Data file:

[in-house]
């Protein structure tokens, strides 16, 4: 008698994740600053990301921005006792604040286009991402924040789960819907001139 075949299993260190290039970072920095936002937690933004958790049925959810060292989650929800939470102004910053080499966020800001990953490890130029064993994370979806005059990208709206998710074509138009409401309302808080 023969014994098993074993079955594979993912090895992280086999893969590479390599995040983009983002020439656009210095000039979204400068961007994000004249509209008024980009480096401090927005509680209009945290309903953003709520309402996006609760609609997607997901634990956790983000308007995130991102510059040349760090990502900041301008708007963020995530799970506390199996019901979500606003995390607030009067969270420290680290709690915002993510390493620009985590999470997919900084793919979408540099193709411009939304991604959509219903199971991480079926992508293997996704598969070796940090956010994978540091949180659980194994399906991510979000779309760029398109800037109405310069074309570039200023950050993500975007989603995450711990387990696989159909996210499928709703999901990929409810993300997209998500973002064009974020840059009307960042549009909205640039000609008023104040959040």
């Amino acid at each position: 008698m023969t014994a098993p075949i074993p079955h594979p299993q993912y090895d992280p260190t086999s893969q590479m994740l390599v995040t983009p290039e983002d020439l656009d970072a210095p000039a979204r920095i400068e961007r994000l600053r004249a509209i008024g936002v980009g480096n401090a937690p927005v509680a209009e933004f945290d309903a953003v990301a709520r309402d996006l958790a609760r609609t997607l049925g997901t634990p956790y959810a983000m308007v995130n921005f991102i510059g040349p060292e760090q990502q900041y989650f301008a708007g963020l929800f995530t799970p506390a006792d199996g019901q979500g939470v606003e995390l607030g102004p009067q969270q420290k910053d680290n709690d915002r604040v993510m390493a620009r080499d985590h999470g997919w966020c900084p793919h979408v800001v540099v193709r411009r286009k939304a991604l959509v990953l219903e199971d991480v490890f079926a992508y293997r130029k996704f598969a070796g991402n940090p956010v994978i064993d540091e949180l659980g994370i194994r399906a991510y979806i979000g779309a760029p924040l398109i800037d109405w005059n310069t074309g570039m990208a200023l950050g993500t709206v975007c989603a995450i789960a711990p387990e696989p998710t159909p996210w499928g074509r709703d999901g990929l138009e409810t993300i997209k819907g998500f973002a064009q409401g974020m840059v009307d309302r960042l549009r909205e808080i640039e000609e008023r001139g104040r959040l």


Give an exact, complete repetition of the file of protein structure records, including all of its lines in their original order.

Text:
[in-house]
């Protein structure tokens, strides 16, 4: 008698994740600053990301921005006792604040286009991402924040789960819907001139 075949299993260190290039970072920095936002937690933004958790049925959810060292989650929800939470102004910053080499966020800001990953490890130029064993994370979806005059990208709206998710074509138009409401309302808080 023969014994098993074993079955594979993912090895992280086999893969590479390599995040983009983002020439656009210095000039979204400068961007994000004249509209008024980009480096401090927005509680209009945290309903953003709520309402996006609760609609997607997901634990956790983000308007995130991102510059040349760090990502900041301008708007963020995530799970506390199996019901979500606003995390607030009067969270420290680290709690915002993510390493620009985590999470997919900084793919979408540099193709411009939304991604959509219903199971991480079926992508293997996704598969070796940090956010994978540091949180659980194994399906991510979000779309760029398109800037109405310069074309570039200023950050993500975007989603995450711990387990696989159909996210499928709703999901990929409810993300997209998500973002064009974020840059009307960042549009909205640039000609008023104040959040």
């Amino acid at each position: 008698m023969t014994a098993p075949i074993p079955h594979p299993q993912y090895d992280p260190t086999s893969q590479m994740l390599v995040t983009p290039e983002d020439l656009d970072a210095p000039a979204r920095i400068e961007r994000l600053r004249a509209i008024g936002v980009g480096n401090a937690p927005v509680a209009e933004f945290d309903a953003v990301a709520r309402d996006l958790a609760r609609t997607l049925g997901t634990p956790y959810a983000m308007v995130n921005f991102i510059g040349p060292e760090q990502q900041y989650f301008a708007g963020l929800f995530t799970p506390a006792d199996g019901q979500g939470v606003e995390l607030g102004p009067q969270q420290k910053d680290n709690d915002r604040v993510m390493a620009r080499d985590h999470g997919w966020c900084p793919h979408v800001v540099v193709r411009r286009k939304a991604l959509v990953l219903e199971d991480v490890f079926a992508y293997r130029k996704f598969a070796g991402n940090p956010v994978i064993d540091e949180l659980g994370i194994r399906a991510y979806i979000g779309a760029p924040l398109i800037d109405w005059n310069t074309g570039m990208a200023l950050g993500t709206v975007c989603a995450i789960a711990p387990e696989p998710t159909p996210w499928g074509r709703d999901g990929l138009e409810t993300i997209k819907g998500f973002a064009q409401g974020m840059v009307d309302r960042l549009r909205e808080i640039e000609e008023r001139g104040r959040l």